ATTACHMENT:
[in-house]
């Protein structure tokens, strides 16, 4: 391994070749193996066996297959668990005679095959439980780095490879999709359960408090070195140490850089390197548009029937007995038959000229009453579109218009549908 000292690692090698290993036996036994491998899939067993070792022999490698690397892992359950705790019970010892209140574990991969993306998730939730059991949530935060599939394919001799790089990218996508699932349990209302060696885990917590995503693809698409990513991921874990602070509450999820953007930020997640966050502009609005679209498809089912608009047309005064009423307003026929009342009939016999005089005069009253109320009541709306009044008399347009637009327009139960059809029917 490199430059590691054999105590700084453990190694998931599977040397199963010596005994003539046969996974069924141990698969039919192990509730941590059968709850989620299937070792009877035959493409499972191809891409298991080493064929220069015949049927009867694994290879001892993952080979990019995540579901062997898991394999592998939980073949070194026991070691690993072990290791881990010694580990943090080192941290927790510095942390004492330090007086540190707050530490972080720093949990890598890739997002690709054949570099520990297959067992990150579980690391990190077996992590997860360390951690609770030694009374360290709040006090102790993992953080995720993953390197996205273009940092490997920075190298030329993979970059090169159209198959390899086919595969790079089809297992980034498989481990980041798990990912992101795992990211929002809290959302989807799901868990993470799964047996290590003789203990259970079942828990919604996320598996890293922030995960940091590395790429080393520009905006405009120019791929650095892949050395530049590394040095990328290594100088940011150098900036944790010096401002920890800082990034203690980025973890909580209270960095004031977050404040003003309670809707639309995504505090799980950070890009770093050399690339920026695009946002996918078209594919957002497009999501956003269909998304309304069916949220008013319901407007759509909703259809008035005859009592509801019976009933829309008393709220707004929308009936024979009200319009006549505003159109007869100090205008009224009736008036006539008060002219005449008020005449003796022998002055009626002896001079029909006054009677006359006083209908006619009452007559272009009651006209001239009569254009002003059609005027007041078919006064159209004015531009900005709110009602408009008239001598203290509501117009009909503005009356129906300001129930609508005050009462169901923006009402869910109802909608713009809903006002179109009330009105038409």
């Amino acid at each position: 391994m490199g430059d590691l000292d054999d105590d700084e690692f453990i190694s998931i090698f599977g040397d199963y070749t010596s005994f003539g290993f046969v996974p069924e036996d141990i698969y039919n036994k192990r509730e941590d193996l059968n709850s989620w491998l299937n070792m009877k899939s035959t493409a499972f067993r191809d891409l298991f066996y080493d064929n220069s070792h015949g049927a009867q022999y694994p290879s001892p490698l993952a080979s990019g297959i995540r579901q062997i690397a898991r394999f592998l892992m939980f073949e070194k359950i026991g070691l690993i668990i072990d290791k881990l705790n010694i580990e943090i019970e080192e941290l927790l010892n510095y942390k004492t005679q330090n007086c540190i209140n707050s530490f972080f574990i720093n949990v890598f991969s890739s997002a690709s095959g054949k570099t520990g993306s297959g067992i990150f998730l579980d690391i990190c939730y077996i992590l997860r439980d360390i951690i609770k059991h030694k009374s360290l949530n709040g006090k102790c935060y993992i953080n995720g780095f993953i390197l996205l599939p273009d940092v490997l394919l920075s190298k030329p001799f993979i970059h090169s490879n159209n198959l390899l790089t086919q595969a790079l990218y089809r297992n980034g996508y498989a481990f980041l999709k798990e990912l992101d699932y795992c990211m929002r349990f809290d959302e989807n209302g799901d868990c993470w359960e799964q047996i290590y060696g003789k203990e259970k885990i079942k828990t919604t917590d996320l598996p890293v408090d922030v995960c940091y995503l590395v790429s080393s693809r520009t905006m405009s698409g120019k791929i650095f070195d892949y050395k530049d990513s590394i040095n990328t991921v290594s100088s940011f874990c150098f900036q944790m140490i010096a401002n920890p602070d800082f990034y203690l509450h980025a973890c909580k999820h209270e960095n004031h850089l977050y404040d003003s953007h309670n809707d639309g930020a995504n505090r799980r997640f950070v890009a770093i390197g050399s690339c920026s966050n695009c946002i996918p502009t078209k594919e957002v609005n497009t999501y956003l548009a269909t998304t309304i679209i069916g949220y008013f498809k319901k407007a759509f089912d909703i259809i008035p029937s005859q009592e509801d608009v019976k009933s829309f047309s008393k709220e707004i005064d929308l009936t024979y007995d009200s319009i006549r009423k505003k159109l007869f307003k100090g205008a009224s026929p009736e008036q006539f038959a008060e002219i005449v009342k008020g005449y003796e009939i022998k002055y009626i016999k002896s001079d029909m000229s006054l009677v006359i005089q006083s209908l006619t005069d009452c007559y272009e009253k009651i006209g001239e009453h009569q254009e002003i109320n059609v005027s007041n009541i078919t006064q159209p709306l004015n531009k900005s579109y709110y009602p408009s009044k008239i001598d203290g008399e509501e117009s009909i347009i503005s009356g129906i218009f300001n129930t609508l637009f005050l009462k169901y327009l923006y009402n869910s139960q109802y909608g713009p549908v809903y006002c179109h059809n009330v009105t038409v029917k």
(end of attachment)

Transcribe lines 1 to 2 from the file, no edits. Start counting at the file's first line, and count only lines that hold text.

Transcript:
[in-house]
């Protein structure tokens, strides 16, 4: 391994070749193996066996297959668990005679095959439980780095490879999709359960408090070195140490850089390197548009029937007995038959000229009453579109218009549908 000292690692090698290993036996036994491998899939067993070792022999490698690397892992359950705790019970010892209140574990991969993306998730939730059991949530935060599939394919001799790089990218996508699932349990209302060696885990917590995503693809698409990513991921874990602070509450999820953007930020997640966050502009609005679209498809089912608009047309005064009423307003026929009342009939016999005089005069009253109320009541709306009044008399347009637009327009139960059809029917 490199430059590691054999105590700084453990190694998931599977040397199963010596005994003539046969996974069924141990698969039919192990509730941590059968709850989620299937070792009877035959493409499972191809891409298991080493064929220069015949049927009867694994290879001892993952080979990019995540579901062997898991394999592998939980073949070194026991070691690993072990290791881990010694580990943090080192941290927790510095942390004492330090007086540190707050530490972080720093949990890598890739997002690709054949570099520990297959067992990150579980690391990190077996992590997860360390951690609770030694009374360290709040006090102790993992953080995720993953390197996205273009940092490997920075190298030329993979970059090169159209198959390899086919595969790079089809297992980034498989481990980041798990990912992101795992990211929002809290959302989807799901868990993470799964047996290590003789203990259970079942828990919604996320598996890293922030995960940091590395790429080393520009905006405009120019791929650095892949050395530049590394040095990328290594100088940011150098900036944790010096401002920890800082990034203690980025973890909580209270960095004031977050404040003003309670809707639309995504505090799980950070890009770093050399690339920026695009946002996918078209594919957002497009999501956003269909998304309304069916949220008013319901407007759509909703259809008035005859009592509801019976009933829309008393709220707004929308009936024979009200319009006549505003159109007869100090205008009224009736008036006539008060002219005449008020005449003796022998002055009626002896001079029909006054009677006359006083209908006619009452007559272009009651006209001239009569254009002003059609005027007041078919006064159209004015531009900005709110009602408009008239001598203290509501117009009909503005009356129906300001129930609508005050009462169901923006009402869910109802909608713009809903006002179109009330009105038409």